# Is the category of fields small?

I know that the category of groups $$\textbf{(Group)}$$ and rings $$\textbf{(Ring)}$$ are both only locally small, since any non-empty set can be made into a group or a ring.

However, when this comes to fields, I'm not sure if there's also an explicit construction making an infinite set to a field (we know not all finite set can be a field). Therefore I cannot confirm if the category of fields is small.

Thanks for any suggestion in advance.

• Can't an arbitrary countable set be viewed as $\mathbb{Q}?$ Or an uncountable one as $\mathbb{R}?$ Not at all sure if this helps... – green frog Dec 6 '18 at 10:04
• Well, I doubt if what you state is correct. On the other hand, even if it is correct, can it confirm that $\textbf{(Field)}$ is not small? – User Dec 6 '18 at 10:07
• Doubt no more. @伽罗瓦 is correct about the countable one. With the uncountable one, of course, one needs to be more careful. – Asaf Karagila Dec 6 '18 at 10:07
• Of course the countable one is trivial, but the uncountable is not correct, and this still doesn't solve my problem... – User Dec 6 '18 at 10:09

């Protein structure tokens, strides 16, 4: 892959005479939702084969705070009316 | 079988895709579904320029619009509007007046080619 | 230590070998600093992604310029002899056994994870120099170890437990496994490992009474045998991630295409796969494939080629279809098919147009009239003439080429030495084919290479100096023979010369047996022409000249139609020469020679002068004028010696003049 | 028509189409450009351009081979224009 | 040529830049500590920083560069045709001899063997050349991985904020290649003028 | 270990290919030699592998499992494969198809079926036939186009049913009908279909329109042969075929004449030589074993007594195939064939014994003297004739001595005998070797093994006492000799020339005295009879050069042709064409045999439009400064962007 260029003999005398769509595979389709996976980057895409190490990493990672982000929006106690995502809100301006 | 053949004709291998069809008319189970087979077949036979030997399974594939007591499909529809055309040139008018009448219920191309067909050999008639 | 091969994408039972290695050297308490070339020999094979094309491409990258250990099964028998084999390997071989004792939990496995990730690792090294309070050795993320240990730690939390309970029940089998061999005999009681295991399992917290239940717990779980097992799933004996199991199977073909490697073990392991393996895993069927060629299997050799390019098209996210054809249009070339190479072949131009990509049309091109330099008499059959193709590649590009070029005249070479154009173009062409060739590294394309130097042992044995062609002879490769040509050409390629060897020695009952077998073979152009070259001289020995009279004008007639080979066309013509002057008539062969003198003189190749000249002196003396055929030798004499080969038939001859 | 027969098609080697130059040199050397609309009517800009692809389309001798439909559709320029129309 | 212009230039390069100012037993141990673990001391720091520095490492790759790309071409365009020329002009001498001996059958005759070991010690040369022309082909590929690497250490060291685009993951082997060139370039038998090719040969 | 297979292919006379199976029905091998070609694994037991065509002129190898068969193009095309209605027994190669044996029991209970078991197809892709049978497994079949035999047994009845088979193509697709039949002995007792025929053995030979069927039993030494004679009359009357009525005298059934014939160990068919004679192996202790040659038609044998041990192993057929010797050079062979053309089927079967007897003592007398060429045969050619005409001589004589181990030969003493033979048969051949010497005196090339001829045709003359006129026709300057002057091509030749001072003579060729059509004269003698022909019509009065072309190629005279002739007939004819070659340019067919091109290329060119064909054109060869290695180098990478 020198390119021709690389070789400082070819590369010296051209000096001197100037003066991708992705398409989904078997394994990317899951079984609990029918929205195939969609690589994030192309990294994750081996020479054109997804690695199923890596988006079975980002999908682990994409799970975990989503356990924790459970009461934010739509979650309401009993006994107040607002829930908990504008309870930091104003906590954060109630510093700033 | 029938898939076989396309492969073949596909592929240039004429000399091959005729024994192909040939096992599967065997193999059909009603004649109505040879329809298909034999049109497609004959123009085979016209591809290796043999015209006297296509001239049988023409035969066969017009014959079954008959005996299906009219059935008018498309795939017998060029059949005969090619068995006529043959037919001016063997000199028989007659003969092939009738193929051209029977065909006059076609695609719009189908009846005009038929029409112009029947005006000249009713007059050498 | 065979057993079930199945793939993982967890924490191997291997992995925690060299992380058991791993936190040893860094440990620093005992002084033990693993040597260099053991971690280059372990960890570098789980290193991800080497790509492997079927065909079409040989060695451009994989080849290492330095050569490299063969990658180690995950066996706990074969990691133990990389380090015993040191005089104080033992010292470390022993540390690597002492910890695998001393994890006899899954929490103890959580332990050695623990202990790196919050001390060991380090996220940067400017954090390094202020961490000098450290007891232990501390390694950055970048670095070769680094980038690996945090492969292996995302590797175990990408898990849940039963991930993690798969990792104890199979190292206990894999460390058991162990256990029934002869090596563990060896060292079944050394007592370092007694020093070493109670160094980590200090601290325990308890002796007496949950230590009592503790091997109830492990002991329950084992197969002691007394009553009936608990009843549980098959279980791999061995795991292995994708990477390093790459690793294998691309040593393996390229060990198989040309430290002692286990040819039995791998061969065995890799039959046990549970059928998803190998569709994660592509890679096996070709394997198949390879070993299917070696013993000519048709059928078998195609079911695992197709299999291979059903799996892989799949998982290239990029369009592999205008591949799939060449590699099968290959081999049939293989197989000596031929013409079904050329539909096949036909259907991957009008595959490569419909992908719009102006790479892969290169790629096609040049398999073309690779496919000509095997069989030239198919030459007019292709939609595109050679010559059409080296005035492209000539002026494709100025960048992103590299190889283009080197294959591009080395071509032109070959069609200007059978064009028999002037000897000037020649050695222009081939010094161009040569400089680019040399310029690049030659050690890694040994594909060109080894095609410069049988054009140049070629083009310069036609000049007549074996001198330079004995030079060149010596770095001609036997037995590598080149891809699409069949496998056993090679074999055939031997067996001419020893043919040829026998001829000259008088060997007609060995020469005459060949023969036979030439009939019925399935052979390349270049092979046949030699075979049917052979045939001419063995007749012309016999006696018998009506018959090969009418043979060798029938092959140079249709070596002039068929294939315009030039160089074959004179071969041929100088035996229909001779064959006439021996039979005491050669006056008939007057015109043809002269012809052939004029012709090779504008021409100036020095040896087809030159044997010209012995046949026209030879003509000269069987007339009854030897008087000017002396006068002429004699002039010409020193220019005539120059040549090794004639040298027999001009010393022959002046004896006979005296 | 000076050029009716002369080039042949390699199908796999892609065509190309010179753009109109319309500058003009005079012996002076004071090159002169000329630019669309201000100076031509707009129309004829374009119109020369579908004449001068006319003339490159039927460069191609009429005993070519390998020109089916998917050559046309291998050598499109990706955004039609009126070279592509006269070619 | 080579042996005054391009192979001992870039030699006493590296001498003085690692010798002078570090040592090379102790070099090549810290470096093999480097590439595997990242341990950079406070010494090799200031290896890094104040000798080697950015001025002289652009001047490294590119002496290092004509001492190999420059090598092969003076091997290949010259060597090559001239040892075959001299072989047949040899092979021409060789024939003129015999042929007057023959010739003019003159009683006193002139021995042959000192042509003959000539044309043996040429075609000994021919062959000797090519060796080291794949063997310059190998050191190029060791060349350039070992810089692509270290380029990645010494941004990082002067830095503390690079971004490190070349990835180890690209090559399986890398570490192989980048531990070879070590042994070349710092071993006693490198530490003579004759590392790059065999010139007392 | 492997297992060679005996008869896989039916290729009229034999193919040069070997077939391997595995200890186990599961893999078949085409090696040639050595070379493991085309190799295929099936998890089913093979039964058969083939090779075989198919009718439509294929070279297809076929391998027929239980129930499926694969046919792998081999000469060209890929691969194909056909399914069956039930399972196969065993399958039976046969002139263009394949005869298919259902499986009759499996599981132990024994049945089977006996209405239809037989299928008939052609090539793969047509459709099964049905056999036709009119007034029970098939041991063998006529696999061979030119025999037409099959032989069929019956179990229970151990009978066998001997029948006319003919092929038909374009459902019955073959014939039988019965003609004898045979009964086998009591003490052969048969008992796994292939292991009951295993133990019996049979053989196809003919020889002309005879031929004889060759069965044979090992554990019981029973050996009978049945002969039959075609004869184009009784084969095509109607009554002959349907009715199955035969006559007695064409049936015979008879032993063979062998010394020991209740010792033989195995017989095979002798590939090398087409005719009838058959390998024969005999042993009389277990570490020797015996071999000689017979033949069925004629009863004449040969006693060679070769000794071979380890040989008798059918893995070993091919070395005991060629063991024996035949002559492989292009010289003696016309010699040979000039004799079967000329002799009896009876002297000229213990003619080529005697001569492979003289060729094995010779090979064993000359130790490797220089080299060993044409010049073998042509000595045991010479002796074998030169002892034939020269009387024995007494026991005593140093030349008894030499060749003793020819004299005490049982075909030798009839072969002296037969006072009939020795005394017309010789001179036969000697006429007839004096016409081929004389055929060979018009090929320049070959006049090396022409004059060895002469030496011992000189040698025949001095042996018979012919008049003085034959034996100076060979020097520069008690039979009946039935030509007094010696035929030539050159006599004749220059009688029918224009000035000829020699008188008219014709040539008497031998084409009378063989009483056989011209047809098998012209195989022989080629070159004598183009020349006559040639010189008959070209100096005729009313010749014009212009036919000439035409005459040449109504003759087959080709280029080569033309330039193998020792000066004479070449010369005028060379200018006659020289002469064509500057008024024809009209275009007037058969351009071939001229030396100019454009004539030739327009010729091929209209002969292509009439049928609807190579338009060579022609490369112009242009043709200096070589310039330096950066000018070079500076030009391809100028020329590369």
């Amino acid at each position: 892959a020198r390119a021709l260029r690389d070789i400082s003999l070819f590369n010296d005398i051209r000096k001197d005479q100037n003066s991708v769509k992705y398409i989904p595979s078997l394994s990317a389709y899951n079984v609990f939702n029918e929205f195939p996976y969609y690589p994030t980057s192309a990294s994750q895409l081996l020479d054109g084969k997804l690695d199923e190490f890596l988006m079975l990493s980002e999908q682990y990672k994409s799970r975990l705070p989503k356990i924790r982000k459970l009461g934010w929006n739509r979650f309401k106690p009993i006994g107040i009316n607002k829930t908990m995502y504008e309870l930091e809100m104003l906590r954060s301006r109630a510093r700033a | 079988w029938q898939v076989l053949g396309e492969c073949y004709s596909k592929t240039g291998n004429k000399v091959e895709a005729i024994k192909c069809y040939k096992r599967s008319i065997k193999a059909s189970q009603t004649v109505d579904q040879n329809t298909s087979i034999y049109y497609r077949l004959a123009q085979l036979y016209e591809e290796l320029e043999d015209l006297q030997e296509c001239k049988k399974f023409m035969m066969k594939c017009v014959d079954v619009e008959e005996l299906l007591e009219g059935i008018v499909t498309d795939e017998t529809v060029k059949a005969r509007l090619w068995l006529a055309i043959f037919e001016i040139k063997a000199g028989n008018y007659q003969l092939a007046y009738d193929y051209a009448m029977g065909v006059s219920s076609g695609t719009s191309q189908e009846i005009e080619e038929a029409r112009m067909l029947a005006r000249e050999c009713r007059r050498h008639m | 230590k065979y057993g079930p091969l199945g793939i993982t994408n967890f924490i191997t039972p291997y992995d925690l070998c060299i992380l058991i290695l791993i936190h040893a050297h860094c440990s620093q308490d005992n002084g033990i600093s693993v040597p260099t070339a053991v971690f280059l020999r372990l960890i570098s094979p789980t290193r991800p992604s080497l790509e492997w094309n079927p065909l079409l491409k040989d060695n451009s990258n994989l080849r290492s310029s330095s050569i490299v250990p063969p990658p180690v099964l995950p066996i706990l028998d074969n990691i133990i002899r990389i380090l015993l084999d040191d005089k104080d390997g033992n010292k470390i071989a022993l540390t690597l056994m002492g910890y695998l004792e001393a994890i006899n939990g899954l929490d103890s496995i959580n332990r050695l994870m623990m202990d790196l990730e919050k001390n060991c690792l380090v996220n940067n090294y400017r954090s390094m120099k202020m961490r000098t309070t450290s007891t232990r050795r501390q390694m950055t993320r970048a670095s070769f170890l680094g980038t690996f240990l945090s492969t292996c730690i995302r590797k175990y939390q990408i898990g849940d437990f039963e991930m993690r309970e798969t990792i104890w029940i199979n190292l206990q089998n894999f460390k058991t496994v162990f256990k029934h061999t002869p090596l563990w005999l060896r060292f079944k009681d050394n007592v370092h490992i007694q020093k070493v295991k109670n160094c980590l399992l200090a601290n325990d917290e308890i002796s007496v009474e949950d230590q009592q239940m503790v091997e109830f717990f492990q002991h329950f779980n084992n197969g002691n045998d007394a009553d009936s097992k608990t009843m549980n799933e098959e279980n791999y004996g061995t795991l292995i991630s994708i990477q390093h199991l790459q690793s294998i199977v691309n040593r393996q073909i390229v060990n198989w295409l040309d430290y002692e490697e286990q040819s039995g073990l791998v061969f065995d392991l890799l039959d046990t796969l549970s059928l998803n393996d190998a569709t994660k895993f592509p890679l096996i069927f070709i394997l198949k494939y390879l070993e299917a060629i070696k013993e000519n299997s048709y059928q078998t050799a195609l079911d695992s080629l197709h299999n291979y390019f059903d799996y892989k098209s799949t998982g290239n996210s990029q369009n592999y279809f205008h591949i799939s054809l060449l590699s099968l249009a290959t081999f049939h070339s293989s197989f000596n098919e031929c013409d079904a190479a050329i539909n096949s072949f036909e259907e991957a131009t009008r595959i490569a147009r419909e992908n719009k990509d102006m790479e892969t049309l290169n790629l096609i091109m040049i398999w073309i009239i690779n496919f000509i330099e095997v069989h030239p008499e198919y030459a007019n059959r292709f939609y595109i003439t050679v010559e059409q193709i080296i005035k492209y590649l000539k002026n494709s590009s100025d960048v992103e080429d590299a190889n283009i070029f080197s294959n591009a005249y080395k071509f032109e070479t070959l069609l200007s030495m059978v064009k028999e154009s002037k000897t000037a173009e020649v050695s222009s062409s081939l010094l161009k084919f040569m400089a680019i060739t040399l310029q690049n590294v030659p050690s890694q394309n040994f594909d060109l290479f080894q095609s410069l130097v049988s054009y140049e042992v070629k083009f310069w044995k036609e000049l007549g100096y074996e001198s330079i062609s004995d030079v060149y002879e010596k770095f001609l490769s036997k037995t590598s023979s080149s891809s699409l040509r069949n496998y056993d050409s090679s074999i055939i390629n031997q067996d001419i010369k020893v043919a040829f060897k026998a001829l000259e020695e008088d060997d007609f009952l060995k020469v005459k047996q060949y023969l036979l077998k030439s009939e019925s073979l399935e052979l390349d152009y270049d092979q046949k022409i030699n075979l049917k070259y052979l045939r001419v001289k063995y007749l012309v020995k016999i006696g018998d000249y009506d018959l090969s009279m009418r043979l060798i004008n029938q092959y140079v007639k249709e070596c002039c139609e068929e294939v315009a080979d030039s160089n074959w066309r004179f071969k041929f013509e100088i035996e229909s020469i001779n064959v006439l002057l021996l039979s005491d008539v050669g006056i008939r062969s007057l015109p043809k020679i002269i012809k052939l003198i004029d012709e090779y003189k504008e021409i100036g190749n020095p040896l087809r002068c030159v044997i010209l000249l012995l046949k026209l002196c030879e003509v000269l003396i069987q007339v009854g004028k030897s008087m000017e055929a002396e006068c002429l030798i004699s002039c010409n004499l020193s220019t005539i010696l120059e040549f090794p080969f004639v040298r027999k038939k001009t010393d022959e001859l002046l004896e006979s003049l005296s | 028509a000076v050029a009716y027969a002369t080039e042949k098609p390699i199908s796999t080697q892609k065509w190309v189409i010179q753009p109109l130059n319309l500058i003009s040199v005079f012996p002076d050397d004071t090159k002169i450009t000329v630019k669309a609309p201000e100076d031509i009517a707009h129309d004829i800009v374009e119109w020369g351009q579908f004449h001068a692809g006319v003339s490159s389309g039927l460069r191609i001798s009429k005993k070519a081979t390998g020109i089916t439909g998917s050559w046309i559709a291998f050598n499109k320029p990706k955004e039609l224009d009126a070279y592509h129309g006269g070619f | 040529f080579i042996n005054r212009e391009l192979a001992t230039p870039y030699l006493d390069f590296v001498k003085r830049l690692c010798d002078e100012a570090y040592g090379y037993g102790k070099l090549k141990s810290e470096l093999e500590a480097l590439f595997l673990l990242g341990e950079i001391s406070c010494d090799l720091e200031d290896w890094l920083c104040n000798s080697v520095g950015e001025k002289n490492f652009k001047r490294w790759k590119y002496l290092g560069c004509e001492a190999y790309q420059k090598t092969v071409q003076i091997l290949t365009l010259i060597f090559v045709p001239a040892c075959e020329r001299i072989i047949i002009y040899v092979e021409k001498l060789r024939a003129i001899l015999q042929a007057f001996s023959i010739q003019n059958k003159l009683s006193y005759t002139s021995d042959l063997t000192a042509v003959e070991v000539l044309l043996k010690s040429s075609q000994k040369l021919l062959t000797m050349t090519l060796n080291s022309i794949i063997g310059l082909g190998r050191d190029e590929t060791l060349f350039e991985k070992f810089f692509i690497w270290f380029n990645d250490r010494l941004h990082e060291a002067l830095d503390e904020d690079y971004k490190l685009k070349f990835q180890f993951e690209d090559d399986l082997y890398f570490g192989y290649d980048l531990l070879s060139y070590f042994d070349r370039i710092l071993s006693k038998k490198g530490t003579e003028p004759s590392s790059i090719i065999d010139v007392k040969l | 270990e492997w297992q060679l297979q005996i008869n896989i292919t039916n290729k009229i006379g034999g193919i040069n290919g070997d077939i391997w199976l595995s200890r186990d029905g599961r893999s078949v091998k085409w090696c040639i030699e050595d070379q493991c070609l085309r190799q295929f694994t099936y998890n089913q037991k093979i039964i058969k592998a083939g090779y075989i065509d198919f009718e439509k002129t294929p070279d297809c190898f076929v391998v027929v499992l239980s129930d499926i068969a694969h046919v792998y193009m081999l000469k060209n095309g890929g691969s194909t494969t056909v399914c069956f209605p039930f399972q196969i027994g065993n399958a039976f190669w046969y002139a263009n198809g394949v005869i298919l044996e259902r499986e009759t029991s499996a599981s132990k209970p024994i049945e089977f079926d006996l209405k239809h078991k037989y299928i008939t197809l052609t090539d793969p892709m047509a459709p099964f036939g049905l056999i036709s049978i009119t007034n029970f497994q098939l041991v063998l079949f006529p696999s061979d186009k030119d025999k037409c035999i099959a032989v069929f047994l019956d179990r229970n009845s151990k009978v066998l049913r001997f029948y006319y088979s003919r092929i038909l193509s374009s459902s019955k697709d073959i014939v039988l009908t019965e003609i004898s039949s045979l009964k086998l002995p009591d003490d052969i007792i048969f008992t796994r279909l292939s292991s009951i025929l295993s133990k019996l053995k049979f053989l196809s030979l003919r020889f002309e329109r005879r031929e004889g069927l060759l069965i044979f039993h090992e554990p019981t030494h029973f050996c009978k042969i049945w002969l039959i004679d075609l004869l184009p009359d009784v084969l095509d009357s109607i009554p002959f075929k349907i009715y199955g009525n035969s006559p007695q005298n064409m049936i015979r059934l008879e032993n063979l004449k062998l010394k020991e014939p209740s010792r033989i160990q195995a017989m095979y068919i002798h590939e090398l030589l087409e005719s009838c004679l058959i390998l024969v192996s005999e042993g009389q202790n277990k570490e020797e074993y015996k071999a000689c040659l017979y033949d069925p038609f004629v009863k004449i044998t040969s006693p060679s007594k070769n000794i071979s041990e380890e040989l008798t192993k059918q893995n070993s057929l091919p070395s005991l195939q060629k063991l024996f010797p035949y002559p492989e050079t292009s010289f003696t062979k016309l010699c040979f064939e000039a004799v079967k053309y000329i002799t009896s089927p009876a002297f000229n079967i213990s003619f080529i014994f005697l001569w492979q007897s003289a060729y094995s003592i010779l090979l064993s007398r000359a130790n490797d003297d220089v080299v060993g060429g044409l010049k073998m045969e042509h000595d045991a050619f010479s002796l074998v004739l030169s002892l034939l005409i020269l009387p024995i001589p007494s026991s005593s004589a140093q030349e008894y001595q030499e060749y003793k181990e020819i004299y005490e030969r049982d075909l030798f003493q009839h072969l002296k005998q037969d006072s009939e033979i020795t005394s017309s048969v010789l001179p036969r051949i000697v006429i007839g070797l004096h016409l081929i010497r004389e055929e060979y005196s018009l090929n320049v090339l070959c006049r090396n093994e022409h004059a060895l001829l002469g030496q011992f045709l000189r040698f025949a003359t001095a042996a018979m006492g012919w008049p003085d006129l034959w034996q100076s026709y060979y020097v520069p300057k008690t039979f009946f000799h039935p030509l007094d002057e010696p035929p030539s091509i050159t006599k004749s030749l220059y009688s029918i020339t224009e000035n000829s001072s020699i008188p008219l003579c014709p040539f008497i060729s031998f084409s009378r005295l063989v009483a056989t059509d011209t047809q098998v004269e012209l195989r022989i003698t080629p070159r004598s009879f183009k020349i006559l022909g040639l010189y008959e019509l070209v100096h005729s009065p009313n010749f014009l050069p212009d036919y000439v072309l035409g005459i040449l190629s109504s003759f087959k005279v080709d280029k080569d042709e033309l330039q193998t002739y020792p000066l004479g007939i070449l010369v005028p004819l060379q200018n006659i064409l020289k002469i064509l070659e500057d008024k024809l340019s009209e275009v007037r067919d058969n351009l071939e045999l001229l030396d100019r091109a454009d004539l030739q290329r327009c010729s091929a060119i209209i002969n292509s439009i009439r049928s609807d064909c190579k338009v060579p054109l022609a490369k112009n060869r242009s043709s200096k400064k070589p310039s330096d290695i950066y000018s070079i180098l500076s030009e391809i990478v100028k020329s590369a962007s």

• For $\kappa$ large enough, you can biject $2^\kappa$ with the transcendence degree $\kappa$ extension of $\mathbb{F}_2$. So the category (Fields) is not small. – user10354138 Dec 6 '18 at 10:10

Let's fix the rational numbers. Right? That's just one set now. Given any other set which is disjoint from $$\Bbb Q$$, consider the transcendental extension $$\Bbb Q(A)$$, as a field. This alone shows that every set can be embedded into a field. And easy cardinality check will show that $$|A|=|\Bbb Q(A)|$$ whenever $$A$$ is infinite.
In particular, via transport of structure any infinite set can be made into a field. And so far we're only talking about purely transcendental extensions of $$\Bbb Q$$. This can be repeated with any field instead of $$\Bbb Q$$ (e.g. $$\Bbb F_2$$) as well.
• @伽罗瓦 Let $S$ be the class of all singleton sets (sets with just one elements). $S$ is a proper class. Why? For any set $X$, $\{X\}\in S$, so there is an injective function from the class of all sets into $S$. Now the subcategory of $\textsf{Sets}$ with objects $S$ is not small. – Alex Kruckman Dec 7 '18 at 19:26
• @伽罗瓦 Maybe you're thinking of "essentially small". For many kinds of concrete categories $C$, if $C$ doesn't contain a set of every cardinality, then $C$ is essentially small. – Alex Kruckman Dec 7 '18 at 19:28